This is an interesting question that you will get quite a variety of answers to depending on who you ask. Many will say it’s generational, but I know plenty of academics in their twilight years that are very (successfully) active on Twitter. It really comes down to preference, and a belief if it’s worthwhile using twitter as an academic.
My personal preference is to tell you, yes, of course you should. For the reasons below.
Twitter is great for networking
Like it or not, Twitter is a hive of activity in the academic community. There’s a plethora of researchers out there that are actively engaging in discussions that you too could be a part of. If you feel isolated and alone in your researcher, well Twitter is a great way to get around that.
It’s important to you remind you – Twitter is what you make of it. It’s not all politics and reactionary content. You decide what you want to see. If you’re careful in who you follow, making sure it’s other researchers or policy makers with similar interests, then you can use the platform without being dragged into the vitriol and hate that makes the news.
You can use Twitter to promote your research
This point is slowly less becoming a nice bonus of being on Twitter, and is close to being a requirement for publishing your research. For proof, look no further than this experiment:
An amazing *randomized trial* on Twitter+academia:— Jason Sheltzer (@JSheltzer) June 15, 2020
112 papers were randomly chosen to be shared on twitter by a group with ~58k followers or to not be shared. Papers that were tweeted accumulated 4x more citations compared to non-tweeted papers over 1yr.https://t.co/82doGP0kha pic.twitter.com/6qHECDQbtq
A quick look at the above trial and it’s plain to see where this is headed. If you don’t have a Twitter account and are not actively self-promoting your publications – you are massively disadvantaging yourself and your career. Those academics that are using Twitter in this way will always have an advantage over you.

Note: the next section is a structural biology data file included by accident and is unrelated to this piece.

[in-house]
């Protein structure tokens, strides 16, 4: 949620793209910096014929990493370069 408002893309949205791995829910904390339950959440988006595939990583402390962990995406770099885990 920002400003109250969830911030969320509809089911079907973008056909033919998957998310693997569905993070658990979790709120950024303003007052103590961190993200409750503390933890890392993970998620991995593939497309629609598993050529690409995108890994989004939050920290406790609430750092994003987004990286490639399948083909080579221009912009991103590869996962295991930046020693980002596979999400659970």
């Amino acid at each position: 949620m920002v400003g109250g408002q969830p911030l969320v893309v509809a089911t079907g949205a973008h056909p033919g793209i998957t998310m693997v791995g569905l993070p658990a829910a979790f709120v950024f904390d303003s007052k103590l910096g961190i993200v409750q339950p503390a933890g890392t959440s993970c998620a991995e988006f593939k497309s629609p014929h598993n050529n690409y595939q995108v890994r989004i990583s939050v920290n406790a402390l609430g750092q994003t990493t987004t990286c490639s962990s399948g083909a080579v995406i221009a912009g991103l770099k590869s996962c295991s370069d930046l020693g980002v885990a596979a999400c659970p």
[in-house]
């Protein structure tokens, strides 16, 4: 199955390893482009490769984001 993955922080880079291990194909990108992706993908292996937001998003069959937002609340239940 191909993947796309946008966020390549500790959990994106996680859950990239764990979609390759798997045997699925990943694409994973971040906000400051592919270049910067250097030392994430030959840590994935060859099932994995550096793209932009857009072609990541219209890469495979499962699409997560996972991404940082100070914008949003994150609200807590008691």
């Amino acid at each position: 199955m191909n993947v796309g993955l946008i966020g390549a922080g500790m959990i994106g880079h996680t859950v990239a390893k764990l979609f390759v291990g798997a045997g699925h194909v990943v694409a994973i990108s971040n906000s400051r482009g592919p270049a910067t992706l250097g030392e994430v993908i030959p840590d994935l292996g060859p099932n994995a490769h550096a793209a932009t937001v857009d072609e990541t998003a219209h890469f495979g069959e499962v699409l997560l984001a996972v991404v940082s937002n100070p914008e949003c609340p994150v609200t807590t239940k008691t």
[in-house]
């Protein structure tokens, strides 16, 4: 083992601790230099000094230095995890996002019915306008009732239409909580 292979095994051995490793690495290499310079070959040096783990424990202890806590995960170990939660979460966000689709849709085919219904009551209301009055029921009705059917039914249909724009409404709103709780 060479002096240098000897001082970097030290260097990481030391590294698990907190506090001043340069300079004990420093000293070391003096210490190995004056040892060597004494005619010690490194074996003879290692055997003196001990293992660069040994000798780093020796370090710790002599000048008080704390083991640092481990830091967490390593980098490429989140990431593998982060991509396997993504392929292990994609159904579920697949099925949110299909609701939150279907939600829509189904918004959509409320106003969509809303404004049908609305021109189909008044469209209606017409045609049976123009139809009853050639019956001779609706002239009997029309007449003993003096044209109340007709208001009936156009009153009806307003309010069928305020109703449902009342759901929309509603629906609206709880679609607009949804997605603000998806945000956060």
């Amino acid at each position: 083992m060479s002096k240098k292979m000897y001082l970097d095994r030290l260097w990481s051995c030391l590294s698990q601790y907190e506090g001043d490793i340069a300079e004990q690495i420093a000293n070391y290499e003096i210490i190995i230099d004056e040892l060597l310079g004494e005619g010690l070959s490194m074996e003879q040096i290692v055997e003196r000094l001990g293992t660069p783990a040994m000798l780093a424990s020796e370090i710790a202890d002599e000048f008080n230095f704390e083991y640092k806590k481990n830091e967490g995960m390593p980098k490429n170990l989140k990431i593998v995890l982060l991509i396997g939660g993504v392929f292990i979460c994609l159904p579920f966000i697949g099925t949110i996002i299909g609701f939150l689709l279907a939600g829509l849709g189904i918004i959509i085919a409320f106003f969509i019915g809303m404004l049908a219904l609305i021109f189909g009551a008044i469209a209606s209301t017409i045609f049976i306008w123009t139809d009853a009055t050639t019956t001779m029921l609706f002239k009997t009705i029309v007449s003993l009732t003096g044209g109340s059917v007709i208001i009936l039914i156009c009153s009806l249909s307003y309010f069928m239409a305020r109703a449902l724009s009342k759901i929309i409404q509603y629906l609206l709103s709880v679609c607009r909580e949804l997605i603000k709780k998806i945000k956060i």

Twitter is free exposure
There’s frankly no better way to get your name out there and in the minds of your peers than being active on Twitter. By actively engaging in discussion and debates, you become part of something that has a much greater reach than traditional networking. Some of the biggest names in academia are on Twitter, some that you look up to and admire, and you’re just a few clicks away from your name being on their timeline.
If you’re active, and you engage, you could eventually get that “like” or “retweet” that could really grow your audience and suddenly you’re not just participating in global discussions, you’re starting them. Where else do you have that kind of opportunity?
Twitter can help you land a job
Just as with increasing your exposure and disseminating your research, being active on Twitter can really help your land that dream job. As I’ve covered before, there’s a very high chance that any hiring manager is going to Google their shortlisted candidates. If you have an active Twitter, with a strong following, and show that you’re passionate about the research that the position is about, you’ve really set yourself apart from the rest.
By the time it comes to an interview, your lead researcher will already have a feel for who you are and what you’re about, which means you don’t spend the first few vital minutes “warming” the room, it’s already ready for you. Ensuring that you have a personal academic website and a linked Twitter account means that anyone who is looking into you and your work is very informed, and importantly, on your terms.
But I don’t have anything to say…
So you may still be sceptical. Or you’re convinced but you’re worried about putting yourself out there. You wouldn’t be the first person to create a Twitter profile and not know where to begin, or think your opinions aren’t worthwhile, or that it’s all a bit too… cringey. For that my suggestion would be to take a while to observe. Start by not focussing on garnering a following, but by curating a list of worthwhile academics to follow. Subscribe to “best of” Twitter accounts such as @AcademicChatter and start to follow those that are featured the most, maybe dip your toes into polls, get a feel for what it’s like to use Twitter as an academic and eventually you’ll find your own voice.
Whatever you do, don’t ignore it, don’t hope it will go away. The trends should tell you all you need to know – get on Twitter and do it quick.